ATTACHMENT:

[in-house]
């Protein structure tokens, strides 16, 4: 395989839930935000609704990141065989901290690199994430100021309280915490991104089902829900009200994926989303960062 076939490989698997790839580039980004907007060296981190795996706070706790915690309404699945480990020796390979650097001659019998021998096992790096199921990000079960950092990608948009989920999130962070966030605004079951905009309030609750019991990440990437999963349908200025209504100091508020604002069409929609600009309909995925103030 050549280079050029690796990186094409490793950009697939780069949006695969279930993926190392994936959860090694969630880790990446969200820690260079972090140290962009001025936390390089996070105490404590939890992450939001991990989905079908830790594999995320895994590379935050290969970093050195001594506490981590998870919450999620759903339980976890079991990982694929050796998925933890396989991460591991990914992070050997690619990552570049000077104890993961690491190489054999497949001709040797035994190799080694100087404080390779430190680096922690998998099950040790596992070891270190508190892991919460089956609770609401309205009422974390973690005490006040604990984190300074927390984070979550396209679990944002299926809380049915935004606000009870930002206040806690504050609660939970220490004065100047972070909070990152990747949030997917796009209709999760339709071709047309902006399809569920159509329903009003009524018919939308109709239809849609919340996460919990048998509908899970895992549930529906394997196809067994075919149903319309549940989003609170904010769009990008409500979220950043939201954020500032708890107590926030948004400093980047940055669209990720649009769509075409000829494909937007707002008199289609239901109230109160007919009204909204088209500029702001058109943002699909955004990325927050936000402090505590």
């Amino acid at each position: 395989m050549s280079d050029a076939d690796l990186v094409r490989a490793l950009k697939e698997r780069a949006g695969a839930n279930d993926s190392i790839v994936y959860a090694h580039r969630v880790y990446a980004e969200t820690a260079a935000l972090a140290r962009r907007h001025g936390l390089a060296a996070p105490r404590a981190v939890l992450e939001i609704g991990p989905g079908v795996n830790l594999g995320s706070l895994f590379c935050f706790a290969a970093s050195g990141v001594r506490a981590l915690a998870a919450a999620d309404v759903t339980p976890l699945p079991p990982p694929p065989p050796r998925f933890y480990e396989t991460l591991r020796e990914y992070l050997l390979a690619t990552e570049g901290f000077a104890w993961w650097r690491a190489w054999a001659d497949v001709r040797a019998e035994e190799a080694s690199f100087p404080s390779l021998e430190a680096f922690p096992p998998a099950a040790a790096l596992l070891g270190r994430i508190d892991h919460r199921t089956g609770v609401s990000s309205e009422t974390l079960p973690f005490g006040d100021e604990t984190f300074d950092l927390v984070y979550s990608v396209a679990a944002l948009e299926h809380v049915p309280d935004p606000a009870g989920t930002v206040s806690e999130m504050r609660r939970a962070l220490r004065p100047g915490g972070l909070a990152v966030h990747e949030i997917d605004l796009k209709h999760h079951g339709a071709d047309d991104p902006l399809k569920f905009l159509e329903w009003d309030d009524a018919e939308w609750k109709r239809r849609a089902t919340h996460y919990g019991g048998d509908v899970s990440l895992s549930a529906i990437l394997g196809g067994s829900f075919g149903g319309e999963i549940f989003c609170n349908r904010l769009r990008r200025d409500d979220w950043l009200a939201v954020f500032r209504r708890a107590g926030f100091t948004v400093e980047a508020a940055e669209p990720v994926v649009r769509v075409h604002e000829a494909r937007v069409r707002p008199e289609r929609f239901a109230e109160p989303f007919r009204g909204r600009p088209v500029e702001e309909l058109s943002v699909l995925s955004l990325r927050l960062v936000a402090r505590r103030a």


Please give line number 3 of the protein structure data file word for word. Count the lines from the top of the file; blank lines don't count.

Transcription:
């Amino acid at each position: 395989m050549s280079d050029a076939d690796l990186v094409r490989a490793l950009k697939e698997r780069a949006g695969a839930n279930d993926s190392i790839v994936y959860a090694h580039r969630v880790y990446a980004e969200t820690a260079a935000l972090a140290r962009r907007h001025g936390l390089a060296a996070p105490r404590a981190v939890l992450e939001i609704g991990p989905g079908v795996n830790l594999g995320s706070l895994f590379c935050f706790a290969a970093s050195g990141v001594r506490a981590l915690a998870a919450a999620d309404v759903t339980p976890l699945p079991p990982p694929p065989p050796r998925f933890y480990e396989t991460l591991r020796e990914y992070l050997l390979a690619t990552e570049g901290f000077a104890w993961w650097r690491a190489w054999a001659d497949v001709r040797a019998e035994e190799a080694s690199f100087p404080s390779l021998e430190a680096f922690p096992p998998a099950a040790a790096l596992l070891g270190r994430i508190d892991h919460r199921t089956g609770v609401s990000s309205e009422t974390l079960p973690f005490g006040d100021e604990t984190f300074d950092l927390v984070y979550s990608v396209a679990a944002l948009e299926h809380v049915p309280d935004p606000a009870g989920t930002v206040s806690e999130m504050r609660r939970a962070l220490r004065p100047g915490g972070l909070a990152v966030h990747e949030i997917d605004l796009k209709h999760h079951g339709a071709d047309d991104p902006l399809k569920f905009l159509e329903w009003d309030d009524a018919e939308w609750k109709r239809r849609a089902t919340h996460y919990g019991g048998d509908v899970s990440l895992s549930a529906i990437l394997g196809g067994s829900f075919g149903g319309e999963i549940f989003c609170n349908r904010l769009r990008r200025d409500d979220w950043l009200a939201v954020f500032r209504r708890a107590g926030f100091t948004v400093e980047a508020a940055e669209p990720v994926v649009r769509v075409h604002e000829a494909r937007v069409r707002p008199e289609r929609f239901a109230e109160p989303f007919r009204g909204r600009p088209v500029e702001e309909l058109s943002v699909l995925s955004l990325r927050l960062v936000a402090r505590r103030a």